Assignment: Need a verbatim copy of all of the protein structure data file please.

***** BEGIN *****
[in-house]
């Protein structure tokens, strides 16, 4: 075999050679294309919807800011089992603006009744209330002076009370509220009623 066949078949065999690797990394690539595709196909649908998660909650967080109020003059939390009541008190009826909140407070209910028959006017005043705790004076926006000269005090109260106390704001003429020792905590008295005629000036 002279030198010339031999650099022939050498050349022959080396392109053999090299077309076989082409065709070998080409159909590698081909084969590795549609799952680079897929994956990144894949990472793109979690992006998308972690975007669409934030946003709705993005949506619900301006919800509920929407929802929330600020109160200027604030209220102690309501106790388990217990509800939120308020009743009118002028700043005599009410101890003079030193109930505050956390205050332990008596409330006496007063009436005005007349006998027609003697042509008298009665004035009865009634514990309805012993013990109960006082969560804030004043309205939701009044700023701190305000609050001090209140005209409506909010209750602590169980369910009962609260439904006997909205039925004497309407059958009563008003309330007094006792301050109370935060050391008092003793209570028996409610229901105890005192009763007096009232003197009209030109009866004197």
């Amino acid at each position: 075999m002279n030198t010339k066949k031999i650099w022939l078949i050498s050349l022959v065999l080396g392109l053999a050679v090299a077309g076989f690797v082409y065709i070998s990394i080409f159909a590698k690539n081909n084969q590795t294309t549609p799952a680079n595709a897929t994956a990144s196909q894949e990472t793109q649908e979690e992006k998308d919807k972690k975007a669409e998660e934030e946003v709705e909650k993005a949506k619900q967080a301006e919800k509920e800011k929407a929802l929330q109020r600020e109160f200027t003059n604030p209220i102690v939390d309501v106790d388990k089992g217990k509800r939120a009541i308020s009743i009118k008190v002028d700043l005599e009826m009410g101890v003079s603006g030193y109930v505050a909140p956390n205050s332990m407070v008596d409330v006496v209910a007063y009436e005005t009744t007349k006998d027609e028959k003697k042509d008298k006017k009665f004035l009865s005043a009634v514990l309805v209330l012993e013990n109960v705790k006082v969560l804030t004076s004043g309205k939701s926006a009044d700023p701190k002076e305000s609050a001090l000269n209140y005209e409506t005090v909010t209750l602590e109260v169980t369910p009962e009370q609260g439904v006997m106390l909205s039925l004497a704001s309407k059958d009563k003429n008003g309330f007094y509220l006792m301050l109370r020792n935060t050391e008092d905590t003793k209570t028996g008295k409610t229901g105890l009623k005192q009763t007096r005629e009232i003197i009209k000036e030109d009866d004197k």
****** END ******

[in-house]
């Protein structure tokens, strides 16, 4: 075999050679294309919807800011089992603006009744209330002076009370509220009623 066949078949065999690797990394690539595709196909649908998660909650967080109020003059939390009541008190009826909140407070209910028959006017005043705790004076926006000269005090109260106390704001003429020792905590008295005629000036 002279030198010339031999650099022939050498050349022959080396392109053999090299077309076989082409065709070998080409159909590698081909084969590795549609799952680079897929994956990144894949990472793109979690992006998308972690975007669409934030946003709705993005949506619900301006919800509920929407929802929330600020109160200027604030209220102690309501106790388990217990509800939120308020009743009118002028700043005599009410101890003079030193109930505050956390205050332990008596409330006496007063009436005005007349006998027609003697042509008298009665004035009865009634514990309805012993013990109960006082969560804030004043309205939701009044700023701190305000609050001090209140005209409506909010209750602590169980369910009962609260439904006997909205039925004497309407059958009563008003309330007094006792301050109370935060050391008092003793209570028996409610229901105890005192009763007096009232003197009209030109009866004197």
């Amino acid at each position: 075999m002279n030198t010339k066949k031999i650099w022939l078949i050498s050349l022959v065999l080396g392109l053999a050679v090299a077309g076989f690797v082409y065709i070998s990394i080409f159909a590698k690539n081909n084969q590795t294309t549609p799952a680079n595709a897929t994956a990144s196909q894949e990472t793109q649908e979690e992006k998308d919807k972690k975007a669409e998660e934030e946003v709705e909650k993005a949506k619900q967080a301006e919800k509920e800011k929407a929802l929330q109020r600020e109160f200027t003059n604030p209220i102690v939390d309501v106790d388990k089992g217990k509800r939120a009541i308020s009743i009118k008190v002028d700043l005599e009826m009410g101890v003079s603006g030193y109930v505050a909140p956390n205050s332990m407070v008596d409330v006496v209910a007063y009436e005005t009744t007349k006998d027609e028959k003697k042509d008298k006017k009665f004035l009865s005043a009634v514990l309805v209330l012993e013990n109960v705790k006082v969560l804030t004076s004043g309205k939701s926006a009044d700023p701190k002076e305000s609050a001090l000269n209140y005209e409506t005090v909010t209750l602590e109260v169980t369910p009962e009370q609260g439904v006997m106390l909205s039925l004497a704001s309407k059958d009563k003429n008003g309330f007094y509220l006792m301050l109370r020792n935060t050391e008092d905590t003793k209570t028996g008295k409610t229901g105890l009623k005192q009763t007096r005629e009232i003197i009209k000036e030109d009866d004197k």